While the “8 cups a day” adage is under some debate – some medical professionals say you need less, some say you need as much as 9 to 13 cups a day – it’s best to err on the side of drinking too much water, especially when it comes to seeking tangible results in your skin. Aim for as much water as you can stomach. (It’s extremely hard to overdose on water. Most cases of water intoxication include athletes guzzling after a strenuous workout in the heat.) A good rule of thumb is to drink so much water that your urine has little to no color.

I blogged about my recent water splurge and the importance of drinking filtered water here.

Take a Daily Multivitamin

Not only is this a good idea for your overall health, but multivitamins contain some heavy hitters in the healthy skin arena. Take a multivitamin that contains:

Zinc –

How It Helps – Zinc is a mineral that has been likened to a 24-hour, on-call skin mechanic. It helps repair damaged tissues and heal wounds. Without Zinc, your body’s (and your cracked heels) inside and outside repair time go up. Research suggests that Zinc is particularly effective in treating topical irritations such as cracked heels by helping the cells regenerate.

Other Health Bonuses-  Consuming Zinc ensures proper immune system function, and promotes the maintenance of vision, taste, and smell.

How Much To Take – A daily multivitamin should have 100% or more of your daily requirement of Zinc (ranging from 11-50mg daily depending on who you ask), although you can also boost your Zinc intake by consuming oysters, red meat, poultry, seafood and fortified breakfast cereals.

Vitamin C –

How It Helps – Vitamin C, also known as ascorbic acid, is key to the production of collagen, a protein that aids in the growth of cells and blood vessels and gives skin its firmness and strength. Vitamin C also helps your skin repair itself – as an antioxidant it slows the rate of free-radical damage. Free radicals are unstable molecules that damage collagen and cause skin dryness and fine lines and cracks (like in your heels). New research shows that Vitamin C not only neutralizes free radicals, but also reverses DNA damage in some cases.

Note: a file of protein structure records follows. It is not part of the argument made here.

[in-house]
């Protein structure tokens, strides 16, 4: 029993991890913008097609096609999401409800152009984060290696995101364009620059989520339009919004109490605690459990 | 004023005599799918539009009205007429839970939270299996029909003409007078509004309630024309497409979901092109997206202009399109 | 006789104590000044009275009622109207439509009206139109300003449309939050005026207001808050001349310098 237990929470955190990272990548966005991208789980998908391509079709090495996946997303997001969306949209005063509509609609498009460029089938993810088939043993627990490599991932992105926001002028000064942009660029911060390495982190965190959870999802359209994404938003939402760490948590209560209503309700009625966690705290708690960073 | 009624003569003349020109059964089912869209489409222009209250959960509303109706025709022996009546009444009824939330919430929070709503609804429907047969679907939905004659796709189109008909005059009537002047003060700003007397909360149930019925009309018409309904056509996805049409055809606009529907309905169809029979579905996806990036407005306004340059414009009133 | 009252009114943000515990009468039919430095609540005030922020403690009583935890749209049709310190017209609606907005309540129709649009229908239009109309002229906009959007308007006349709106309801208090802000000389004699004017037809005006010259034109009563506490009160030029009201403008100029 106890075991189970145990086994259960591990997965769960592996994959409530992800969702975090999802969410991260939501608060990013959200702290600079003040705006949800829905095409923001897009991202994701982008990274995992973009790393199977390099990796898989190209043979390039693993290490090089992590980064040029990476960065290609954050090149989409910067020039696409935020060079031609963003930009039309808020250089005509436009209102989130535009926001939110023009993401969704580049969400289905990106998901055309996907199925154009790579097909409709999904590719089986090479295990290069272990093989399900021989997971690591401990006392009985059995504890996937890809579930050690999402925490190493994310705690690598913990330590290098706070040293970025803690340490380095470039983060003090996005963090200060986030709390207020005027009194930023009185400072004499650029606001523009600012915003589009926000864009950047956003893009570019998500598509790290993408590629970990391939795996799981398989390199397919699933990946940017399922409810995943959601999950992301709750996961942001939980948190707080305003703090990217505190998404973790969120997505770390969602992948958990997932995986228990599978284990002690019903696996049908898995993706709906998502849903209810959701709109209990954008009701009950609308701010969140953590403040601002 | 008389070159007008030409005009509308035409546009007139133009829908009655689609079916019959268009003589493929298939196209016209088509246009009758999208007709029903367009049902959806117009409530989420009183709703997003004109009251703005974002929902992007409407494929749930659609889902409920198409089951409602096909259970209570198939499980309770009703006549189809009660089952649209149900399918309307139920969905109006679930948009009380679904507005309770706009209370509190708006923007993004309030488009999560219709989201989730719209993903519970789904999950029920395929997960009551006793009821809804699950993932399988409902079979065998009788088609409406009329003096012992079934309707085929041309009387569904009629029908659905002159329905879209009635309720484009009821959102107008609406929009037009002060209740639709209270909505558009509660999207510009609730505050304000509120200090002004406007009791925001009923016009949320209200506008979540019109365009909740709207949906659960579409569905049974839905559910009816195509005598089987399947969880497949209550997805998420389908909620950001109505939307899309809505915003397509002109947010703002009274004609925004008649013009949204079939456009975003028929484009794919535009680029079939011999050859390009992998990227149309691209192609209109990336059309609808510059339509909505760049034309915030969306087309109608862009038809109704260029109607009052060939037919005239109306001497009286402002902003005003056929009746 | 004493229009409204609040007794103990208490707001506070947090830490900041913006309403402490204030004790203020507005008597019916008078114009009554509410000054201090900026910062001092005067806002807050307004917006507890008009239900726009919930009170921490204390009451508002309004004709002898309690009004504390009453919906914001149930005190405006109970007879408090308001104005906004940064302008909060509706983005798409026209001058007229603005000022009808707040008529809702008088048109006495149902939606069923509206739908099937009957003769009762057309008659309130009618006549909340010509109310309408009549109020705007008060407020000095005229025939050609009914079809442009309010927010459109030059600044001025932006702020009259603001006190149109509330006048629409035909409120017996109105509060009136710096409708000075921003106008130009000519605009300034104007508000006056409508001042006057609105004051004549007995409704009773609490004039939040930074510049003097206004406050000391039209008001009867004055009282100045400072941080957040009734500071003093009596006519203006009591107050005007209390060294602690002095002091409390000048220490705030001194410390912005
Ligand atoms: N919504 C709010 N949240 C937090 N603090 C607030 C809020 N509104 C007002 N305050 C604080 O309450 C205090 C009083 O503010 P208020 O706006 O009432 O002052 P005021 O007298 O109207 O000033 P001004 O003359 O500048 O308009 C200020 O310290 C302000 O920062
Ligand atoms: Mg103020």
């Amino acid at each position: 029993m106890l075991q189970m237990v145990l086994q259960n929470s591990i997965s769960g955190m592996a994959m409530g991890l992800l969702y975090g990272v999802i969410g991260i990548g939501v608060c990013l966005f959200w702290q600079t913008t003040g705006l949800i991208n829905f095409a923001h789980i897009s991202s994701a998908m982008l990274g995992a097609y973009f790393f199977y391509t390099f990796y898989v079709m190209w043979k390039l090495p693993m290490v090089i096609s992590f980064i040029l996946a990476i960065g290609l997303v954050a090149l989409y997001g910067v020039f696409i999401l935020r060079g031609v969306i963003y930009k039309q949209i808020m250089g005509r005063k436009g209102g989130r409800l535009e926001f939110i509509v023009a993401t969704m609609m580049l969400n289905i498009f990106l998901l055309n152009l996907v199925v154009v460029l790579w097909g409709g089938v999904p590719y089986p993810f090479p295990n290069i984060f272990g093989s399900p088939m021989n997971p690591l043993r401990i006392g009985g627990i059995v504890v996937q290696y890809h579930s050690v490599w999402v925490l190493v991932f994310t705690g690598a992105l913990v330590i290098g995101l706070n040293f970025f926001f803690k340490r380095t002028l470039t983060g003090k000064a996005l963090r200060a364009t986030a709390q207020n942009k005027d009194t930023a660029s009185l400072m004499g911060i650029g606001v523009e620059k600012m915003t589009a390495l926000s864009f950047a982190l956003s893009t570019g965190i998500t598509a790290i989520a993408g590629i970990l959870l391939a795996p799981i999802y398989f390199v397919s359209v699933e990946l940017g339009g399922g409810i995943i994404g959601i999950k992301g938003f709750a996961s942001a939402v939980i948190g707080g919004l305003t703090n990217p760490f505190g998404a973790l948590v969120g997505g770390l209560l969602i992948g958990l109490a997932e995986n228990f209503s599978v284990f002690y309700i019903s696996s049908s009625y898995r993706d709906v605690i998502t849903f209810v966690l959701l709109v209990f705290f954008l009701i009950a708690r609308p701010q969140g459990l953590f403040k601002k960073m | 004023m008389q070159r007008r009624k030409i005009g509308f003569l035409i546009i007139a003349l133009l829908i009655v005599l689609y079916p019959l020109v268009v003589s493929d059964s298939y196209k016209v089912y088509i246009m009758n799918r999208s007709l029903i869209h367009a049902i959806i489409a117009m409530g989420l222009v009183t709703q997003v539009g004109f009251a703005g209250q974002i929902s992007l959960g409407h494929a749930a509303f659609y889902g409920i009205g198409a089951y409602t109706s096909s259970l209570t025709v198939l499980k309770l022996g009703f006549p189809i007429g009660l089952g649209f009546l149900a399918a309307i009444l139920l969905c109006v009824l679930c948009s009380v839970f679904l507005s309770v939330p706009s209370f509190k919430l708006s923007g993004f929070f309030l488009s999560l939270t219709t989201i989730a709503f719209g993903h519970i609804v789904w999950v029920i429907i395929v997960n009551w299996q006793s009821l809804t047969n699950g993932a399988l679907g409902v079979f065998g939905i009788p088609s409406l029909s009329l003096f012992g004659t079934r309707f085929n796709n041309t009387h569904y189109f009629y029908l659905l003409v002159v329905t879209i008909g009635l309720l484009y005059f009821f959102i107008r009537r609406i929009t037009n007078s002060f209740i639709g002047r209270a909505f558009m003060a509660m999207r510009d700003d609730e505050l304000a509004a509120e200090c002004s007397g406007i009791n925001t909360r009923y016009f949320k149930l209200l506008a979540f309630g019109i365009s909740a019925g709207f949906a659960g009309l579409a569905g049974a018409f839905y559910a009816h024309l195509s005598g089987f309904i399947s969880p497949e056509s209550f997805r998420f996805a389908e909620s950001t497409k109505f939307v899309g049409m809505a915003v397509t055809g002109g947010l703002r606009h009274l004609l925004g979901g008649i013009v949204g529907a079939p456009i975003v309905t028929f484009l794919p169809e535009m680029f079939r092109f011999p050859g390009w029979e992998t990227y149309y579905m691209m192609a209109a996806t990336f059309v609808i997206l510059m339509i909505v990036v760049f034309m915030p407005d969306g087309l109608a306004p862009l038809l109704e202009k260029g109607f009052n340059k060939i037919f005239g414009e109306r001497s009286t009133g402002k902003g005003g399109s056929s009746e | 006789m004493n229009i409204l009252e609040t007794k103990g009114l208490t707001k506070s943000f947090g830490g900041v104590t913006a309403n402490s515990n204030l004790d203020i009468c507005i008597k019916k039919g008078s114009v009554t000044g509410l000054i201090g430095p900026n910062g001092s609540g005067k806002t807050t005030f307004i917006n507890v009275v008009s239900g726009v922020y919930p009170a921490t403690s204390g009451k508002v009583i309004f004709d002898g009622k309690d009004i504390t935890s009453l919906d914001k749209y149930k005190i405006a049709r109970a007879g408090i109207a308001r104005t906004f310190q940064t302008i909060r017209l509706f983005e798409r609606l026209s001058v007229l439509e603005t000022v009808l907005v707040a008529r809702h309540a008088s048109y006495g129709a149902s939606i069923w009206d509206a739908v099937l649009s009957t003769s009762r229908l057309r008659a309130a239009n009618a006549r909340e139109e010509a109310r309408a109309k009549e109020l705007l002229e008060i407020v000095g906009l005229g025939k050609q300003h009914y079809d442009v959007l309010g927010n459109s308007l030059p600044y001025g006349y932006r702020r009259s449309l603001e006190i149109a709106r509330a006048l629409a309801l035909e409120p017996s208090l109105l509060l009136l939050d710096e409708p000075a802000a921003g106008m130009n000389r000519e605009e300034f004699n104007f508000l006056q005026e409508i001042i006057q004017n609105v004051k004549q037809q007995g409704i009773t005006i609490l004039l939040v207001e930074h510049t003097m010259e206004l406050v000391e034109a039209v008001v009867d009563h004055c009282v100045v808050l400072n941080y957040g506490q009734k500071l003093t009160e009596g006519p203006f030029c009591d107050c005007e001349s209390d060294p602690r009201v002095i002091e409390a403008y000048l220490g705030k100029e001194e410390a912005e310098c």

Other Health Bonuses – Vitamin C protects against immune system deficiencies, cardiovascular disease, prenatal health problems, eye disease, and even skin wrinkling.

How Much To Take – While a multivitamin usually contains 100% of your daily Vitamin C requirement (75mg to 120mg, depending on who you ask) Vitamin C is one of the safest supplements to boost up on – the safe upper limits being well over 2,000mg a day. Medical professionals recommend that when taking Vitamin C as a means to boost immunity or skin hydration, it’s best to aim for 500mg daily. I take an additional supplement of Vitamin C with Natural Rose Hips (extra antioxidant boost), in addition to my daily multivitamin.

Vitamin B6 –

How It Helps – Just like Vitamin C, B6 promotes healthy skin by counteracting damage caused by free radicals – molecules that break down healthy cells and contribute to aging and dehydration.

Other Health Bonuses – B6 stimulates co-enzymatic activities, protecting the immune system, and having positive effects on metabolism, premenstrual syndrome, hormone control and emotional disorders.

How Much To Take – A multivitamin should have 100% of your daily requirement of B6, ranging from 1.3 to 3mg, depending on who you ask. You can also boost your B6 intake by eating poultry, fish, and organ meats.

Increase Your Omega’s With a 3-6-9 Supplement

Omega 3, 6 and 9 contain essential fatty acids that are required for good health and hydrated skin, but cannot be synthesized by human body. They MUST be obtained from food or supplements. There are many over the counter supplements (often called 3-6-9 supplements) that cover all of your Omega needs in just one pill.

Omega-3 –

Among the must-have foods for healthy skin, Omega-3 fatty acids – the “good fats” – are well known for for promoting hydration and skin health. Omega-3 fats improve the moisture content of skin by improving cellular health and functioning, and help skin to maintain a smooth, elastic texture. Without essential fatty acids, too much moisture leaks out through the skin – for instance, the perpetually dry cracks in your heels. In short, taking Omega-3 internally as a supplement is as good as or better than applying cosmetic moisturizers.